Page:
Twitter Beating Facebook in Race to E-Payment
Twitter users in France can now tweet money to their followers. This effectively means that Twitter has beaten Facebook by being the first to introduce P2P transfer of money over their own platform.
Social networks have been in a race to implement integrated e-commerce solutions on their website. Facebook was the first to introduce e-commerce solutions (e.g. Shopify), but the possibility to transfer money is still missing. However, Facebook is rumored to already have applied for the relevant licenses for the ability to transfer money. An interesting addition to this is that Facebook has hired former CEO of PayPal to head their messaging division, which hints that in the future e-payments might be included in the functions of the Facebook Messenger.
BPCE (the second largest French bank by number of customers) has teamed up with Twitter to enable anyone with a bank account in France and a Twitter account to make use of the service. It is not yet clear if the transfer would remain private or if it would be shared with followers, as it is done on Venmo (owned by PayPal). Further details should be available after the company’s press conference in Paris on Tuesday, 14 October 2014.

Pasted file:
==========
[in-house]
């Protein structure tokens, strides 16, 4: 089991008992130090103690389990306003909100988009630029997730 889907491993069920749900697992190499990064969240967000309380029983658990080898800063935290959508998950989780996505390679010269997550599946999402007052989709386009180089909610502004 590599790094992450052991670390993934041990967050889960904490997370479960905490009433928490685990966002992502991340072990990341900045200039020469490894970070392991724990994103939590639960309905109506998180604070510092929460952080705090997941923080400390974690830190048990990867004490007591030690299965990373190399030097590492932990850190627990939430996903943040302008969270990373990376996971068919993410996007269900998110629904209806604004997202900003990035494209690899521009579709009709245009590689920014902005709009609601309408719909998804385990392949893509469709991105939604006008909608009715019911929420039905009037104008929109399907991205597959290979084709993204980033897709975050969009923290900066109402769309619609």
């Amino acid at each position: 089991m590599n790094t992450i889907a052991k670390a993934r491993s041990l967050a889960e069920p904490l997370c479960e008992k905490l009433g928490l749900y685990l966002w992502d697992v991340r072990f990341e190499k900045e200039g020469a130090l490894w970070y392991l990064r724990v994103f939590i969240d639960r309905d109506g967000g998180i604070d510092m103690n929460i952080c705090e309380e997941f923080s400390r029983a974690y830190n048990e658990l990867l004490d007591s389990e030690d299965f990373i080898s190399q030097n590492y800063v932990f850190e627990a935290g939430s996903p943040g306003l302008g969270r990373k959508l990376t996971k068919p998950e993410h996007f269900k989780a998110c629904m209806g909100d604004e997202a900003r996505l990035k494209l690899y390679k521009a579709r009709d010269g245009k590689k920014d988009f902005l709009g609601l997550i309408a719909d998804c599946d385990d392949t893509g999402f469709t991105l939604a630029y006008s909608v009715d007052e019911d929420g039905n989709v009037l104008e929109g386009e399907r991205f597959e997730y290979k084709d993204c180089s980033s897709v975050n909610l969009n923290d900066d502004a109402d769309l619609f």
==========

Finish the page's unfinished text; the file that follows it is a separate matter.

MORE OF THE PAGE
This initiative is following Twitter’s introduction of a „Buy” button last month, which was the platform’s first direct step into e-commerce. Nathan Hubbard, head of e-commerce at Twitter stated, that conversations between brands and other users were mostly transactional, thus the enabling of selling directly through the platform was an obvious next step.
As S-Money, the subsidiary of BPCE coordinating the payments through Twitter mentions on their website, the payment mode should be simple, free, quick and most importantly, secure. As payments through social networks should be gaining importance in upcoming times, banks are faced with new challenges, including their decision whether to be included in this trend.
Would you use such systems to transfer money through? And do you think all banks should move in line with these developments?
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